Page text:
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The Loyalists

Who Were the Loyalists?
Background information for Teachers

Biographies of the Loyalist Era

Thomas Peters, Black Loyalist

Thomas Peters was born in about 1738 in West Africa. Research tells us he was part of the royal family of the Yoruba tribe (the Yoruba people still live in West Africa in Lagos and Nigeria). At about the age of 18, he was kidnapped and sold into slavery. He died in Freetown, Sierra Leone (Africa) on June 25, 1792.

He was a strong young man, both physically and mentally. He was considered a valuable worker because of his strength. He was also thought of as dangerous because he often tried to escape slavery. Because he tried to escape, he was shackled in chains with an iron belt around his waist. Later, he was branded with a hot metal iron. Just after 1770, he became the property of William Campbell of Wilmington, North Carolina, and worked on the Campbell Plantation.

Soon after, the British Governor of Virginia, Lord Dunmore, realized he had very few soldiers to fight the American Patriots. He passed a law in 1775 that allowed black slaves to become "free" if they joined the army. This group of Black Loyalist soldiers became known as the Lord Dunmore's Ethiopian Regiment. In 1776, Thomas Peters escaped from the Campbell Plantation and joined the regiment. He served as a soldier in two battles before the regiment had to escape from Norfolk, Virginia back to New York. For the rest of the Revolutionary War, Thomas Peters fought for the British, ending up as a sergeant who had been wounded twice.

When the War ended in 1783, Thomas Peters was in New York. He had married another runaway slave, named Sally. In 1784, he left New York with many other black soldiers and white Loyalists. They were evacuated to Nova Scotia. The Black Loyalists settled across from Shelburne, Nova Scotia in a community known as Birchtown. Later, they and many other Black Pioneer soldiers moved to Digby, Nova Scotia, on the Bay of Fundy.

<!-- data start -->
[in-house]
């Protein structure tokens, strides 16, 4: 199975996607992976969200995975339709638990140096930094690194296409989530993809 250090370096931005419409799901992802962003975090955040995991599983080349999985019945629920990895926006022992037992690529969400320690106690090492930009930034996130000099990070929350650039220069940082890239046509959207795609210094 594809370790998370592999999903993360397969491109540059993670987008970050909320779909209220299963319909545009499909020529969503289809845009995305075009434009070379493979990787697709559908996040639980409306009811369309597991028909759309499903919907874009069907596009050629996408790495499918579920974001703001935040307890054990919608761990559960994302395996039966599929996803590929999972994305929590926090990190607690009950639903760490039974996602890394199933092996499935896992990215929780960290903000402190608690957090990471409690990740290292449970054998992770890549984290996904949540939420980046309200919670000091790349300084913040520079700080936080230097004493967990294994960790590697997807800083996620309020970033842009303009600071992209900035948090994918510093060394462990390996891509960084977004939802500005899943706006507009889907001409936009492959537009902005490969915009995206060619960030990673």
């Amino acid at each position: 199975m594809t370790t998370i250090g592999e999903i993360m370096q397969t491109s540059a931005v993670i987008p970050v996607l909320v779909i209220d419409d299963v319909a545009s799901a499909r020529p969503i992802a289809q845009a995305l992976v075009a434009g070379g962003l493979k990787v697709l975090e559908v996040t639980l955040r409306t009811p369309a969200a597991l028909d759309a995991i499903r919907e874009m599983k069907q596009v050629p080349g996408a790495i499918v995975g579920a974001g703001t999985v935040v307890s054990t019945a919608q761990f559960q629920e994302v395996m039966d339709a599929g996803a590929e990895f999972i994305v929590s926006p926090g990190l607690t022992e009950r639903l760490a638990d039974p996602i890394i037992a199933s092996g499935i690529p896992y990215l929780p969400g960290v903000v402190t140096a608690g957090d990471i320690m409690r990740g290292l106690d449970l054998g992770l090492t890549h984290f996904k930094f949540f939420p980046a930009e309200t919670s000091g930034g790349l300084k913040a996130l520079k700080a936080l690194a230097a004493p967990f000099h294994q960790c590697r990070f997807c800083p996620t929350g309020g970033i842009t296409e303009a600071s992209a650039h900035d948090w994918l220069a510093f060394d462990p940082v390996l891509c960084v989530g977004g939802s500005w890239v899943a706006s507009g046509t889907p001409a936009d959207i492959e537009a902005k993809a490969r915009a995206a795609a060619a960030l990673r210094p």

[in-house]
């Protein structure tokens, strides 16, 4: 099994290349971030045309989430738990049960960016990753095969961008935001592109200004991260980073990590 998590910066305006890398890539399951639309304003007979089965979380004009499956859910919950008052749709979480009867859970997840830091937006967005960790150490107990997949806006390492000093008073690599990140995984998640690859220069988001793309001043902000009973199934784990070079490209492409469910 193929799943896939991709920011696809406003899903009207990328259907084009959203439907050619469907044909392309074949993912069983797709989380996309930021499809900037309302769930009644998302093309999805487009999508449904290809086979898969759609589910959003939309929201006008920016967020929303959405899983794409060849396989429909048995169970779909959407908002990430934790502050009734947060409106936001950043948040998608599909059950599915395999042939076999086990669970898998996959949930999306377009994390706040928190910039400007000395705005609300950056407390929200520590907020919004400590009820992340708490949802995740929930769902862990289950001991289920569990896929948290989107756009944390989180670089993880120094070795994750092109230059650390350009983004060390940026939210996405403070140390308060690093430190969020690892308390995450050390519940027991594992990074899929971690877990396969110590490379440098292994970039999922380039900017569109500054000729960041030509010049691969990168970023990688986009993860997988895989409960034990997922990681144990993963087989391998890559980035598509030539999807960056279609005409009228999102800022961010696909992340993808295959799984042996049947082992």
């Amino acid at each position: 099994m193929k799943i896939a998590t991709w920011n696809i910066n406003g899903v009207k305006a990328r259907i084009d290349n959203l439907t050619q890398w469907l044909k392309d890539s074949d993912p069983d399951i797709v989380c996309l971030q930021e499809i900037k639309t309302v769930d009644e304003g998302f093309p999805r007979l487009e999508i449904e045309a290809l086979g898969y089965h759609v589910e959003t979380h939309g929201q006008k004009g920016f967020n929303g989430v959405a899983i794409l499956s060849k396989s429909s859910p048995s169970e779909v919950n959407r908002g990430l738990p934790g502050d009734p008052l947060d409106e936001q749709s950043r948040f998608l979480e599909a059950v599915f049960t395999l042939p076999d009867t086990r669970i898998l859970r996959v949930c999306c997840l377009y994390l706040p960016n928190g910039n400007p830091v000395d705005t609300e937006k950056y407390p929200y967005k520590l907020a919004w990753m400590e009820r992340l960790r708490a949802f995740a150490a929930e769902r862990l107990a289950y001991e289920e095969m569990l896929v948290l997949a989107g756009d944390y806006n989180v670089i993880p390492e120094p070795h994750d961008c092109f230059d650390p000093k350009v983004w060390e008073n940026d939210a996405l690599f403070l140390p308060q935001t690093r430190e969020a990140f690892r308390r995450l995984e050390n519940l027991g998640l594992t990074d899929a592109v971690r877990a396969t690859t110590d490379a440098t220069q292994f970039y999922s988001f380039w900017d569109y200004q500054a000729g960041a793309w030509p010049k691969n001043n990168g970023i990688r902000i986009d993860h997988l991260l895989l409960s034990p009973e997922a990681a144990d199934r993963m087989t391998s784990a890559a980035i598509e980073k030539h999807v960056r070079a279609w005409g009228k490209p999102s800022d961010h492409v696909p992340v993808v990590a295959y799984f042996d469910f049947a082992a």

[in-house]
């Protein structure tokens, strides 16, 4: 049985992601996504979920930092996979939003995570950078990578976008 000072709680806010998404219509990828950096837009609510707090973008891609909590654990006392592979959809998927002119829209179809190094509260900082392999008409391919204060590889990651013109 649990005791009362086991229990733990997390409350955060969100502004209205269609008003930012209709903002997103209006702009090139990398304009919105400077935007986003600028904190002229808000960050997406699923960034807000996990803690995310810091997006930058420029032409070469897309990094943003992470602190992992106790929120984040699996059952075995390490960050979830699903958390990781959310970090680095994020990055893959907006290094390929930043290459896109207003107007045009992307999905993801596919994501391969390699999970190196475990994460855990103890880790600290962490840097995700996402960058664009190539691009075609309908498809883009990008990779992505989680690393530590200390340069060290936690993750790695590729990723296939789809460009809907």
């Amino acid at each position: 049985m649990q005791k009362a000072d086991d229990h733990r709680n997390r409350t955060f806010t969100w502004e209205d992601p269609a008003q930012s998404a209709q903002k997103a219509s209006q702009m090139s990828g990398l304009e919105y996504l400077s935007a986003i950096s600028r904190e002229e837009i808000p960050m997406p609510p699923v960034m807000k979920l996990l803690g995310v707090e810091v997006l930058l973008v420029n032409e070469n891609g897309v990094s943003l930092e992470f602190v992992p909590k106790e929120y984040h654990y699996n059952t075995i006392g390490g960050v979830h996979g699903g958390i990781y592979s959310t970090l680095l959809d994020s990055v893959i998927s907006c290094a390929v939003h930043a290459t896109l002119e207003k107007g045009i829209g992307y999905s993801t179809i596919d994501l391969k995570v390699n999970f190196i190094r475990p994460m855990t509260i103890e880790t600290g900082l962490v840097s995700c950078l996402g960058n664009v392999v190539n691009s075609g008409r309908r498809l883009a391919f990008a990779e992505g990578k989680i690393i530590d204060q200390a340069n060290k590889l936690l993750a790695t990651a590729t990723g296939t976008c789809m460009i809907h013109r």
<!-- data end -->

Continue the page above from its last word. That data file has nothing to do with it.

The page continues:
Their life, like many of the Loyalists, was hard. They had been promised free farmland, but were given forest land instead. They had to clear the land before it could be used for farming. While white Loyalists usually received grants of 100 acres, the Black Loyalists received only 50 acres or even smaller town lots. As some were unable to make a living as farmers, they became workers in Saint John, New Brunswick. There the inequality continued as they were not allowed to be free citizens because they were black. Many of the Black Loyalists protested, repeating the promises made to them by the British government when they fought for the British. Thomas Peters became one of their leaders and wrote petitions asking for land grants.

In 1790, Thomas Peters managed to travel to England with a petition to complain directly to the British government. He told them what the Black Loyalists had gone through for the Army and repeated the promises made to them. The government, surprisingly, listened to Thomas Peters' complaints and agreed to do something. When Peters proposed that a number of Black Loyalists would be happy to return to their native Africa, the government agreed to help them. With the help of the Sierra Leone Company, each Black Loyalist and their families would travel free to the British colony of Sierra Leone. They would be given 20 or more acres of land, depending on the size of their family. (Sierra Leone was located on the Atlantic coast of Africa, just north of the equator.)

When he returned to Nova Scotia and New Brunswick, Thomas Peters convinced about 1200 Black Loyalists and their families to leave America and go to Africa. The Governor of Nova Scotia gave them ships and supplies. On January 15, 1792, they left for their new home. They arrived at the capital city called Freetown soon after. Unfortunately, Thomas Peters never enjoyed his hard fought dream. He died of fever only a few months after arriving at Freetown.

Most Black Loyalists who went to Sierra Leone did not find their reward for being loyal. They were able to govern themselves and were truly free, but many of them paid a heavy price for their freedom. They lived in even worst conditions than in America and many did not get the land grants the British government promised. Many died of sickness and poverty.